ngo-workerAlthough this is not the most materially rewarding, working for a non-governmental organization is another way to feel great about what you are doing. Travel the world and make money while making a difference. NGO experience looks fantastic on a resume. That being said, the positions are quite competitive.

The pay: $40,000-$60,000 annually

The credentials: learning the language of your chosen location will definitely give you an edge

Tree Planter

TPE2007bentessierIf you want to get in great shape, earn some good cash and spend a few months roughing it in the backwoods of Canada, then tree planting is the trip for you. Although thework is hard and the pay is nothing to write home about (literally), you meet some amazing people, help MotherEarth and you’ll see all the beautiful wildlife Canada has to offer.

The pay: $1,600-$2,800 per month

The credentials: a strong back, camping gear, SPF 50, and about 20 pairs of gloves

Au Pair

978x420_aupair_003An au pair moves into the home of a host family and helps thefamily by taking care of thechildren and helping with housework. The details of these positions are often negotiable, but an au pair usually receives free room and board and a stipend, has weekends to themselves, and is sometimes even provided with a travelpass, language courses, or a car to use. Being an au pair in a foreign country is not only an excellent way to travel, but also experience a new culture and learn a new language.

The pay: free room and board plus $150-$350 per week in spending money

The credentials: 18-30 years old, typically females are in higher demand

Digital Nomad

RTW_digital_nomad-2Also called “white collar nomads” or “extreme telecommuters,” these people have given up their desk jobs(and their houses and cars in some cases) to take their business on the road. If you have skills that can be done online — web designers, photographers, consultants, writers and artists are among these — then there is no reason why you cannot keep the same job while travelling. The white collar nomad is becoming very popular in the digital age, and without the cost of a mortgage, it allows one to actually savemoney while travelling.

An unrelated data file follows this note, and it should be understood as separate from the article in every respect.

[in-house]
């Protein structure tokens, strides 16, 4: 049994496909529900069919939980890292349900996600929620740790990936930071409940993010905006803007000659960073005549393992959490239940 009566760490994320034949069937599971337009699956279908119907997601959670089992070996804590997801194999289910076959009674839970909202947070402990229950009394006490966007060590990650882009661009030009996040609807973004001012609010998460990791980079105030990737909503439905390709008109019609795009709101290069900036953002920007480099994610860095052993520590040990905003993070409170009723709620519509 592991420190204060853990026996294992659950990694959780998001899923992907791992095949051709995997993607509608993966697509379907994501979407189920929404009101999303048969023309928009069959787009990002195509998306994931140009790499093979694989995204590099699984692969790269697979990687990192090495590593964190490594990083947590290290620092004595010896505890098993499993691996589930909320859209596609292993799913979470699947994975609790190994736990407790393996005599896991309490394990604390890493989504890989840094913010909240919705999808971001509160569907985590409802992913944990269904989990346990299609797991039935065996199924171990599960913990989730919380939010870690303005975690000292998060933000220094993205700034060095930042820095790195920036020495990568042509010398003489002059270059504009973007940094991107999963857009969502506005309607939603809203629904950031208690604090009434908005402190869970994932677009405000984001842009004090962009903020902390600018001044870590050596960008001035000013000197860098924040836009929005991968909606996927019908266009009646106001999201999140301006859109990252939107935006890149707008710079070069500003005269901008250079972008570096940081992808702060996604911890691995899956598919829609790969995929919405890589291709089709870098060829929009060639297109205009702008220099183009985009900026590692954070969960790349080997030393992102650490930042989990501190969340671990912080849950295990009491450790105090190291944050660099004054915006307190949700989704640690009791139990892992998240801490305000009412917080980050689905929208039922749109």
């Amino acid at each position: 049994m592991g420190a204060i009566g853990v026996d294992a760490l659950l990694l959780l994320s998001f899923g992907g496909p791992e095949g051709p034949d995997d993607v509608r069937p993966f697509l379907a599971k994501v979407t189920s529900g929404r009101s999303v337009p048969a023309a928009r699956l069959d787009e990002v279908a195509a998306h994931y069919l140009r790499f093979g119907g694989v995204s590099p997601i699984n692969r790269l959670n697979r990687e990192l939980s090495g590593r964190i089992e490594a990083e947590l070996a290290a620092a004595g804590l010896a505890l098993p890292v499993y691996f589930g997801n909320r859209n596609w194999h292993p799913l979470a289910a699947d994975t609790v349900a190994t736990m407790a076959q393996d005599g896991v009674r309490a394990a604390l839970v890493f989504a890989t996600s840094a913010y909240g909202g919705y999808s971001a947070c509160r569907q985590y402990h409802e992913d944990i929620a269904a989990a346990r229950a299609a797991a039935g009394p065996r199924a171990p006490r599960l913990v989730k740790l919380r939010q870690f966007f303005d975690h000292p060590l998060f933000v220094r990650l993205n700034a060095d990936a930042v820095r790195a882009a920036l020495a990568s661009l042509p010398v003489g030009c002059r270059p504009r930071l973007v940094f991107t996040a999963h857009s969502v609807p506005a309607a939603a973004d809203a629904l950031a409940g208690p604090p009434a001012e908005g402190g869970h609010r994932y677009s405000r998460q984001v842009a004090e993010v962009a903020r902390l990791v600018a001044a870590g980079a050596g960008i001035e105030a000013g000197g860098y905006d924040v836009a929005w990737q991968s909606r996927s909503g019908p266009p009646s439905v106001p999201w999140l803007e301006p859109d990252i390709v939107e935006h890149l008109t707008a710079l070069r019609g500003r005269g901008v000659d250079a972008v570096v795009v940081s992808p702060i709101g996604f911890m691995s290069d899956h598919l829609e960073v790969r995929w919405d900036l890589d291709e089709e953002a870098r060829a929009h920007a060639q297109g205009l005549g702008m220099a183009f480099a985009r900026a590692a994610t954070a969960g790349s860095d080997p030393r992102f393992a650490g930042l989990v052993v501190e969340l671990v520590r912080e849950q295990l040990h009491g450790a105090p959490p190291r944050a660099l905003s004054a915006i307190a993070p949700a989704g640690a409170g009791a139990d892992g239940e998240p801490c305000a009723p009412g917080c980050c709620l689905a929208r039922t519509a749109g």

The pay: save $10,000-$15,000 per year.

The credentials: digital skills, a solid laptop computer with an impenetrable lock

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3 Responses to 10 Ways to Get Paid to Travel Around the World

  1. Jean says:

    I wondered who I personally knew face to face with such jobs and realized I have known people:

    flight attendant – a cousin for Pan-American Airlines
    au pair- a friend who was an au pair to 2 children in Paris. It upped her French. She’s a French teacher in Canada now.
    cruise ship nurse- It was not an easy job, because really you are confined and have to deal with ill people.
    ESL- A good friend was one for 1 yr. in Japan. She returned to Canada.

  2. superdarka says:

    LOVE this article. With the way things are going in terms of house affordability vs. salary, it makes sense to see the world BEFORE you’re 60. AND, time to think, and work, outside the box.